Core Beliefs Challenge and Posttraumatic Growth: Mediating Role of Rumination Among Internally Displaced Survivors of Terror Attacks

  • John E. Eze
  • Chuka Mike Ifeagwazi
  • JohnBosco Chika ChukwuorjiEmail author
Research Paper


Core beliefs challenge is consistently associated with posttraumatic growth (PTG) in the literature; but its mediating mechanisms have been scantly examined. This study, adopting a cross-sectional design, investigated whether the associations of core beliefs challenge with multidimensional PTG were mediated by deliberate and intrusive rumination. Tiv language versions of the core beliefs inventory, rumination scale, and posttraumatic growth inventory were completed by 859 adolescent and adult internally displaced persons in north-central Nigeria. Results indicated that core beliefs challenge was directly positively associated with relationship with others but not the other PTG dimensions. PTG was associated with younger age, except in the dimension of appreciation of life. Intrusive rumination mediated the associations of core beliefs challenge with appreciation of life, personal strength, and relationship with others, but not new possibilities and spiritual growth. Deliberate rumination mediated the association of core beliefs challenge with new possibilities, personal strength, spiritual growth, and relationship with others, but not appreciation of life. Evidence for the full PTG model upholding that appraised violations of core beliefs triggers intrusive rumination which makes way for deliberate rumination, and in turn leads to experience of PTG, was found only for new possibilities, spiritual growth, and relationship with others; but not for appreciation of life and personal strength. Hence, the postulations of PTG model may not equally apply to the multiple dimensions of PTG.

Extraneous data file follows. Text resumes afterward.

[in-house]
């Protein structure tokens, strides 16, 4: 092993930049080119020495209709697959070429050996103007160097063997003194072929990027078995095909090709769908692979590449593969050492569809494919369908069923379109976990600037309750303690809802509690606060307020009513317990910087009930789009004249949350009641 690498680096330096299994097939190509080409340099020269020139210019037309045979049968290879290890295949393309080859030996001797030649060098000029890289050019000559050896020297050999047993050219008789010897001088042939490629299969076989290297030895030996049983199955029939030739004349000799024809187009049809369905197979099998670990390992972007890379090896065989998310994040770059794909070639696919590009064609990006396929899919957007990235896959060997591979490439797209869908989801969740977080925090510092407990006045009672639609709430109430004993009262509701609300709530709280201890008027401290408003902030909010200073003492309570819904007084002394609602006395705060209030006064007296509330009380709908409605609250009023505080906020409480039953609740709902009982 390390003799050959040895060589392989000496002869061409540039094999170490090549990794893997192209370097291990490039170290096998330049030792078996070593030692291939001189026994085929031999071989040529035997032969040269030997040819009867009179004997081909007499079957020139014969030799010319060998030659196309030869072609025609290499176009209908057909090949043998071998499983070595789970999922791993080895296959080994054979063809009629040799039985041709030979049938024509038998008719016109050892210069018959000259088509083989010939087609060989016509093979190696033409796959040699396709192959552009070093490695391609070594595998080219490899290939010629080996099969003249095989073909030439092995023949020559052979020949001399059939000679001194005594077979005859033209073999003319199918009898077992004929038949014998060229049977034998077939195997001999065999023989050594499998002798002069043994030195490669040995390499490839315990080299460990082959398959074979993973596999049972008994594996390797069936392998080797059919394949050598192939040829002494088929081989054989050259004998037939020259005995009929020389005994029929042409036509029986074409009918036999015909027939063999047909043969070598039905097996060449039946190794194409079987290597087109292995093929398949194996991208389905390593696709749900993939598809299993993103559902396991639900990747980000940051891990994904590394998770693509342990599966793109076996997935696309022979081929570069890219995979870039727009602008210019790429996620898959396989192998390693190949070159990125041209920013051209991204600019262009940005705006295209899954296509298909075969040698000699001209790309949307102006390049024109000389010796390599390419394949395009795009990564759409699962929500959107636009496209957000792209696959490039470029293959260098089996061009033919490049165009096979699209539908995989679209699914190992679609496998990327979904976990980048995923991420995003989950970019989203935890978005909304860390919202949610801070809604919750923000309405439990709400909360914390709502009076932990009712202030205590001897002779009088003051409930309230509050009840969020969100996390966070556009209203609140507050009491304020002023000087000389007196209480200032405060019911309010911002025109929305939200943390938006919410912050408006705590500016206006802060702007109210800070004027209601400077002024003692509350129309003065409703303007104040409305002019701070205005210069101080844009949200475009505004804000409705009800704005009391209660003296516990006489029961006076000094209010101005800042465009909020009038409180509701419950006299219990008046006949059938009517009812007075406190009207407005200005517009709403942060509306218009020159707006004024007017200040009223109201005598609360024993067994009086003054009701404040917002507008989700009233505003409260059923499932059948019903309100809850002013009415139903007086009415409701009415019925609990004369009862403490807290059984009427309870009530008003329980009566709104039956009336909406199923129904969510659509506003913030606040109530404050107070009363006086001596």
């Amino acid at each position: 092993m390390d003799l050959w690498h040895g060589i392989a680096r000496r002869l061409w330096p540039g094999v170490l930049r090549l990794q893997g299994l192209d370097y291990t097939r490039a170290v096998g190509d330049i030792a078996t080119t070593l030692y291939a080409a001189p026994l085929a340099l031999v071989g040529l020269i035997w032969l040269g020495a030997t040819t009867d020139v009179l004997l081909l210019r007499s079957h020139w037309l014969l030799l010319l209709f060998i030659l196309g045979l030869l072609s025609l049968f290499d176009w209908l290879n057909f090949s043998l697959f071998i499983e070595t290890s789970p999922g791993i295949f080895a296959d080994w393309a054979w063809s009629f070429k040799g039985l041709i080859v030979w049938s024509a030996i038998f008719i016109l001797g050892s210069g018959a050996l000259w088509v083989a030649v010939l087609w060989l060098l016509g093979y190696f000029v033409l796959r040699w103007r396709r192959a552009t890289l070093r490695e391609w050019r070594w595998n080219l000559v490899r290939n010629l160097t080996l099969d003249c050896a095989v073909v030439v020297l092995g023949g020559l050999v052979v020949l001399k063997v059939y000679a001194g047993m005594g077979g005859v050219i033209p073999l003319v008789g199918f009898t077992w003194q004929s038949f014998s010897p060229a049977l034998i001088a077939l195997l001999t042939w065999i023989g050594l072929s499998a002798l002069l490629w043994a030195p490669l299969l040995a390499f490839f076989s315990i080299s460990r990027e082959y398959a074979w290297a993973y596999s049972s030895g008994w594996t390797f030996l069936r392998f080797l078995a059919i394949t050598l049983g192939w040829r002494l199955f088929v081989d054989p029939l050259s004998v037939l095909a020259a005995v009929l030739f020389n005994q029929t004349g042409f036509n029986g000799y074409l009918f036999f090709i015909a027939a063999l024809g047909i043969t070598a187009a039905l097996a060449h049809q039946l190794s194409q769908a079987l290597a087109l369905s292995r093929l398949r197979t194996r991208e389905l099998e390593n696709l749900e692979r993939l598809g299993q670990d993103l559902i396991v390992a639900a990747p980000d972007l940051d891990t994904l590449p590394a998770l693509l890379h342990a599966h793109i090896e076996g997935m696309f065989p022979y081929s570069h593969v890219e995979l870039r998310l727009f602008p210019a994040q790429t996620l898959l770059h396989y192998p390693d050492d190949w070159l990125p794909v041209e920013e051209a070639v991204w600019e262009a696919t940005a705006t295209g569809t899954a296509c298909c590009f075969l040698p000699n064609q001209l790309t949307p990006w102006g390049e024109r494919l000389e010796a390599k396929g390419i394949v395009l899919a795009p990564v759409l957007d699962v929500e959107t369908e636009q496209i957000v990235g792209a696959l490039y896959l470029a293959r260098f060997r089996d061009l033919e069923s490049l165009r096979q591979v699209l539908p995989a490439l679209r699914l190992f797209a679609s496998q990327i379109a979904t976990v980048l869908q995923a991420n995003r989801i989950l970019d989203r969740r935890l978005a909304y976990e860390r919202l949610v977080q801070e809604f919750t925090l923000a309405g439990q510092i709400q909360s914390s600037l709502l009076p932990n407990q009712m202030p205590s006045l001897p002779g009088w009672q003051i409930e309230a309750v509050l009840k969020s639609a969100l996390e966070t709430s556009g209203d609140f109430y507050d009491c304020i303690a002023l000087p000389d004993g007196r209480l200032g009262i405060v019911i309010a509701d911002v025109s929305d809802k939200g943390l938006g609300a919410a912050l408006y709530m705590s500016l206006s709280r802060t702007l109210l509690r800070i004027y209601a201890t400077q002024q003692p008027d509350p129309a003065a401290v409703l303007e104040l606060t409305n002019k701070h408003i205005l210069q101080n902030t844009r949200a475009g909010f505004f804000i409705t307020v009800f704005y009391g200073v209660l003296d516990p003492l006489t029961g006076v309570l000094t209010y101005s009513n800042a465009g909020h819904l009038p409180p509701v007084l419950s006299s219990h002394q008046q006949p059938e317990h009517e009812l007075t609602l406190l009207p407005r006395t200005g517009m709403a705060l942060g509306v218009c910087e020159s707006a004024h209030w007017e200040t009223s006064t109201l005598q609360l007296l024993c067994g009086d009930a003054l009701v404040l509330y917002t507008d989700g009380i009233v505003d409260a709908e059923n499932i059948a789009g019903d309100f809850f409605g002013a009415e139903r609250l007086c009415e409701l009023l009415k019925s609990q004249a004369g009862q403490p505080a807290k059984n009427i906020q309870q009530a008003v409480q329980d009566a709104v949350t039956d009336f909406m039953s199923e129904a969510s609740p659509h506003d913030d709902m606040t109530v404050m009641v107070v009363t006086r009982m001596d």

Core beliefs Internal displacement Posttraumatic growth Rumination Terror attack 



The authors are grateful to Rev Fr John Asen, Tever Ubullaun, Joseph I. Ubullaun, the research assistants who helped us in the data collection, and the internally displaced persons who volunteered to take part in this study. A version of this manuscript was presented at the First African Positive Psychology Conference in North-western University, Potchefstroom, 4–6 April, 2018. Special thanks to all the participants at the plenary session who made useful comments on the paper.

Compliance with Ethical Standards

Conflict of interest

All authors declare that they have no conflict of interest.


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Authors and Affiliations

  1. 1.Department of PsychologyUniversity of NigeriaNsukkaNigeria

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